Brexit Transition Period 'Not A Given', Michel Barnier Warns UK

Ned Simons

LATEST: Brexit transition "is not a given" if disagreements persist between Britain and EU, Michel Barnier says

— Bloomberg Politics (@bpolitics) February 9, 2018

Michel Barnier, the European Union’s chief Brexit negotiator, has warned a transition period after Brexit in March 2019 is “not a given”.

Speaking in Brussels on Friday, Barnier also said the UK’s decision to leave the EU single market and customs union will mean Northern Ireland border checks are “unavoidable”.

In a swipe and Brexit secretary David Davis, Barnier added he had not been in the least bit “discourteous or vindictive” during the negotiations.

David Davis and the European Union's chief Brexit negotiator Michel Barnier speak inside 10 Downing Street, London February 5 (POOL New / Reuters)

The UK has asked for a transition period expected to last from 29 March 2019 to roughly December 2020.

Barnier confirmed today that the UK would be expected to “accept all the rules and the obligations” of single market access until the end of transition “including any new rules or decisions that might emerge during that period”.

And he warned “the transition is not a given” if arguments within the British government over what it wanted continued.

Davis has said accepting new rules during transition which the UK would not have a say in creating is a price worth paying in exchange for being able to being signing new trade deals.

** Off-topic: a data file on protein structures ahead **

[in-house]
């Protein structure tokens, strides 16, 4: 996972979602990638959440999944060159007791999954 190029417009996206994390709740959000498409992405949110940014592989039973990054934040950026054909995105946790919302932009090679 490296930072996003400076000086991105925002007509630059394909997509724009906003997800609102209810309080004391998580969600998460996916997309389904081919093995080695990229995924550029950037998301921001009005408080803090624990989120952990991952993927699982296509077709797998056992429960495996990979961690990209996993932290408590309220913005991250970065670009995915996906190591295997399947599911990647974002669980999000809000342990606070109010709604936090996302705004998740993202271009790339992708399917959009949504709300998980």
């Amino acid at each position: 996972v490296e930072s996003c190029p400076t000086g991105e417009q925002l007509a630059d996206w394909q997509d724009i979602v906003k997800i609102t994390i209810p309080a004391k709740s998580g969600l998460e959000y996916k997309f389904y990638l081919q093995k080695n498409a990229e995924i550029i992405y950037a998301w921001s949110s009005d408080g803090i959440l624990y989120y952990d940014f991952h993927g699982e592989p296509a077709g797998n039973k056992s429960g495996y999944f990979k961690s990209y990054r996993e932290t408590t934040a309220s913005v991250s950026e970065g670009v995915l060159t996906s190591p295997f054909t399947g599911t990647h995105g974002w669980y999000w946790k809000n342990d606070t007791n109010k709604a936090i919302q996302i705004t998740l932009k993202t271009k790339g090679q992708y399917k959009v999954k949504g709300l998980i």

As an EU member state, the UK is not allowed to negotiate independent free trade agreements with other countries.

However Brexiteer Tories, including Jacob Rees-Mogg, are deeply unhappy with the plan and have warned it would leave the UK as a “vassal state” unable to block any new rules the EU may decide to impose.

Barnier said today: “The time has come to make the choices. The sooner the UK makes its choices the better.

He added: “I have some problems understanding the UK’s position. It is the UK that asked for this period.”

Both the UK and EU have said they do not want to see a so-called hard border between Northern Ireland and Ireland amid fears it would endager the peace process.

However Barnier said it was “important to tell the truth” that if the UK decides to leave the single market and the customs union border checks would be “unavoidable”.

“The UK has committed to proposing specific solution to the unique circumstances on the island of Ireland - we are waiting for such solutions,” he said.

Barnier added the proposals needed to be “precise, clear and unambiguous”.

Davis last night said the EU was being “discourteous” after a leaked memo revealed Brussels would consider cutting the Britain’s access to the single market during transition if the UK broke any rules.

But Barnier said today it was “quite usual” for the UK to “accept all the rules and the obligations” of single market access “until the end of transition”.

“Throughout these negotiations, my attitude has not been in the least discourteous or vindictive. We don’t wish to punish the UK. It’s totally foreign to my state of mind,” he said.